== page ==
It has been stated in numerous
ways, by a great number of Authors, Historians, and Survivors: “After
vicious sea battles, when ships are sunk, there is little left to view. The waters close over and the sea swallows the debris, with the broken and
bleeding bodies of shipmates. There are no funerals, there are no honor
guards with ceremonies and prayers, and there are no grave markers or
memorials. The sea forever conceals the slaughter of battle.” Historians
may remember the battle, but the names of persons lost in combat are soon
forgotten, except by those who lost family. Promises to remember their
sacrifices in perpetuity, last only a few weeks We survivors DO REMEMBER.
those who survived a vicious sea battle and two days adrift in the shark
infested waters, the memory of dismembered bodies, spilled blood and
vicious shark attacks, on dear friends, are forever etched in their
years after the nightmare, of the sea battle off the island of Samar, in
the Philippines, survivors began to came together at ship reunions, to
honor their lost in action shipmates. WE DO REMEMBER THEM.
Inspired by a survivor from the USS St. Lo (CVE-63), plans were
formulated, to erect numerous memorials in memory of the Killed in Action,
from our Task Unit 77.4.3 better known as Taffy 3, by engraving their
names into granite memorials, and placing them in Fort Rosecrans National
Cemetery, at Point Loma, San Diego, California.
in the photograph in the background, are three memorials, bearing names of
our Killed in Action. The two end memorials have uprights, telling the
history of how they were lost. Memorials from Left to Right represent
the lost in action of 11 ships. The mini carriers (CVE’s) also list the
names of their KIA Squadron personnel. For a comparison, we lost more
than 800 lives in less that 2 hours, while in a year, 800 were lost in
Iraq. All lives are precious, but they were another down payment for
freedom, beginning with the charge by Patriots, up Bunker Hill.
Back row, left
USS Gambier Bay (CVE-73), SUNK, Ship’s Company Killed in
action 119. Squadron VC-10 Killed in Action 9. These 4
ships listed as sunk, by cruisers, had to swim for two days and
nights, before rescued.
Back row, center, this long memorial carries the names from three
ships, from left to right,
USS Hoel (DD-533) SUNK. Killed in Action 252 Officers
and Enlisted Personnel.
USS Johnston (DD-557), SUNK.. Killed in Action 183
Officers and Enlisted Personnel.
USS Samuel B. Roberts (DE-413), SUNK. Killed in Action 90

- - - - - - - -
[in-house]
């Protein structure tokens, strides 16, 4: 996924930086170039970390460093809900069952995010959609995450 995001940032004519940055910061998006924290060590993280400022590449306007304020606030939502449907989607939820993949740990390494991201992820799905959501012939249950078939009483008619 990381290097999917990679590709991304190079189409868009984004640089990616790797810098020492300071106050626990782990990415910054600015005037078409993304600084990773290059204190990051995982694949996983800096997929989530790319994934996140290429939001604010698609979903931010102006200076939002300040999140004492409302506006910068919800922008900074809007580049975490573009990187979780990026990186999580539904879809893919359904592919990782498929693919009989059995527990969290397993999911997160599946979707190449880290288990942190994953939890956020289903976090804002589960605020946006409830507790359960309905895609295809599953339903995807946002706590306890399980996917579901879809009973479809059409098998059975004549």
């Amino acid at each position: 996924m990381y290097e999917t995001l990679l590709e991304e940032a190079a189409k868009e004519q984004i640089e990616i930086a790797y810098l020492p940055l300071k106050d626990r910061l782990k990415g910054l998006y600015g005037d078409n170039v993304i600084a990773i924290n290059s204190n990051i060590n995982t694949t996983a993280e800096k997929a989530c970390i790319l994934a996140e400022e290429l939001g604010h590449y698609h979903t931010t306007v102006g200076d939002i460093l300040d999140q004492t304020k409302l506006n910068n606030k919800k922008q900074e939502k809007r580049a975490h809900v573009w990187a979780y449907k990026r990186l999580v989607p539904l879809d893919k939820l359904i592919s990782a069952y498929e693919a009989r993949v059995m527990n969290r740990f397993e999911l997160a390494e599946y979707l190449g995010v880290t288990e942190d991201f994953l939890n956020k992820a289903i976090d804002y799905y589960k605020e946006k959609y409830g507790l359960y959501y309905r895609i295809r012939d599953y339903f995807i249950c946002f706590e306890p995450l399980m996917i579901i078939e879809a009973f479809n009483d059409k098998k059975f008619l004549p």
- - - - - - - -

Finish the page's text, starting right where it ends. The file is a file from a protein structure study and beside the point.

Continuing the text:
Officers and Enlisted Personnel.
Back row, right, a memorial dedicated to the Killed in Action from
the following ships.
USS Kalinin Bay (CVE-68) Ship’s Company Killed in Action 5.
Squadron VC-3 Killed in Action 12..
USS Fanshaw Bay (CVE-70). Ship’s Company Killed in Action 4.
Squadron VC-68.Killed in Action 2.
USS White Plains (CVE-66). Ship’s Company Killed in Action 4.
Squadron VC-4. .Killed in Action 9..
USS Kitkun Bay (CVE-71). Ship’s Company Killed in Action 1. Squadron
VC-5. Killed in Action 4.
USS Heermann (DD-532) Killed in Action 4 Enlisted Personnel.
USS St Lo (CVE-63), formerly USS Midway SUNK by the first
ORGANIZED Kamikaze attack. Ship’s Company Killed in Action 95.
Squadron VC-65 Killed in Action 19.
Grave marker of Rear Admiral
Clifton A.F. “Ziggy” Sprague, Commander Task Unit 77.4.3 (Taffy 3).
Our highly respected Task Unit
Commander. RADM “Ziggy Sprague was burdened with the thoughts of the men
he lost from his Task Unit 77.4.3 These men were constantly in his mind,
until he was called by the Lord at an early age, perhaps expedited by the
deep sorrow he carried. Today he rests in the Fort Rosecrans National
Cemetery at Point Loma, in San Diego. Within a few feet, are the memorials
that carry the names of those who were Killed in Action on October 25,
1944, or died from injuries to October 28, 1944. Only God knows how many
men from General MacArthurs' beach head were saved, by the actions of our
Admiral, “ZIGGY’ Sprague. He saved the day at Leyte Gulf, for the United
States. His success is yet to be recognized. When it is, all the men of
Taffy-3 will share, in the recognition a nation owes to its heroes.
Today their names are together, they are present in spirit, in a
National Cemetery. This cemetery in southern California is the closest, in
our United States to the Battle Scene, where the heroes of Taffy-3 rest in
eternal sleep, off the shore of Samar, Philippines.
At Leyte Gulf, off the shore of the
Island of Samar, when Task Unit 77.4.3 (Taffy 3) found its self facing the
monster fleet of Japanese Admiral Takeo Kurita, with no possible
assistance from the major US Navy task unit of Admiral Bill Halsey, we
under the command of RADM 'Ziggy' Sprague, took control of a hopeless
situation. We did it by ourselves for our country, until small units of
Taffy 2 and Taffy 1 could join us.
Many years, fifty, after WW II, like in
the BATTLE OFF SAMAR, we could not wait for our Federal government to do
for our Honored Killed in
Action. We, inspired by a survivor from the USS St. Lo, had the
monuments and memorials, shown above, designed. Funds were
raised from Killed in Action, Deceased Shipmates Families and survivors
from the ships of Task Unit 77.4.3 (Taffy 3). Patriotism is alive.
Potochniak USS Gambier Bay - VC10 Web Site Historian
“HEROES ARE MADE NOT BORN”